And I don't think that if that happened, we would've been in here or maybe even had "Aranjuaz" come to us. And then we have a piece which you just mentioned. "Invocacion Y Danza" is an homage to Manuel de Falla, and it's an extraordinary piece of music.

(SOUNDBITE OF SONG, "INVOCACION Y DANZA")

RATH: In this journey of the guitar that you're tracing, could you talk about how the other composer - the other Spanish composer you feature on here, Manuel de Falla - does he figure - how does he feature in this?

KARADAGLIC: Well, de Falla is, I said - he gave us that little "Homenaje," and that's where the whole journey starts.

(SOUNDBITE OF SONG, "HOMENAJE")

KARADAGLIC: De Falla gave us some of the most passionate, sexy, fiery Spanish music. And when you read about his life - this really fascinating - is that even though he was a respected composer, even though he earned very well and was really much celebrated in Spain as the most important composer of that era, he lived a life almost like a monk in a monastery. He lived with bare necessities in a very small house in Granada. He was never having relationships or anything like that. And yet, he gave us some of the most passionate and charged music. So when you perform his music, you have to almost think about it that his music is his alter ego.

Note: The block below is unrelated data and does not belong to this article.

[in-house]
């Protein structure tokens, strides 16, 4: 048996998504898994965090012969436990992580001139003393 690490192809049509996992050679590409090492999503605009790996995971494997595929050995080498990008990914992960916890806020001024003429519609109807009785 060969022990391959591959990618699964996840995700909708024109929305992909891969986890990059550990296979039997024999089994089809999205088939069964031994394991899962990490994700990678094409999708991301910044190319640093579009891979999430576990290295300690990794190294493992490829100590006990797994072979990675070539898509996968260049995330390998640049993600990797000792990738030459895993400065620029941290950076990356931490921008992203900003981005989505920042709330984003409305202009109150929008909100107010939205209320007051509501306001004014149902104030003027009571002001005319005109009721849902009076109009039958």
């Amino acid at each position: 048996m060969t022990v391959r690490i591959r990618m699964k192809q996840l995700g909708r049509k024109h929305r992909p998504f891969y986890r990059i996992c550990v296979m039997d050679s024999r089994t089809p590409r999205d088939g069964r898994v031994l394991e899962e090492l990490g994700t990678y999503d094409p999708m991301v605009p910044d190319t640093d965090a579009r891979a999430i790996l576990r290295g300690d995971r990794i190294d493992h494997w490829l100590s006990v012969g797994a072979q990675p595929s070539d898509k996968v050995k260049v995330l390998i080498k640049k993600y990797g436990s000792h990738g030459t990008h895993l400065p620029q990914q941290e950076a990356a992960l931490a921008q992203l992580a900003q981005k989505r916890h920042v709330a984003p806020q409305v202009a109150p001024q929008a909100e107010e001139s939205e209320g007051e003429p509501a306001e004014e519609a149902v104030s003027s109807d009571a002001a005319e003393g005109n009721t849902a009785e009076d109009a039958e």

(SOUNDBITE OF SONG, "HOMENAJE")

RATH: Milos joined us from our London bureau. His new album, "Aranjuaz," is out now. Milos is also on a world tour. Thank you so much.

KARADAGLIC: Thank you. It's been a pleasure to talk to you.

(SOUNDBITE OF SONG, "HOMENAJE")

RATH: Our theme music would sound pretty good played by Milos, but it's not. However, it was written by B.J. Leiderman. This is WEEKEND EDITION from NPR News. I'm Arun Rath. Transcript provided by NPR, Copyright NPR.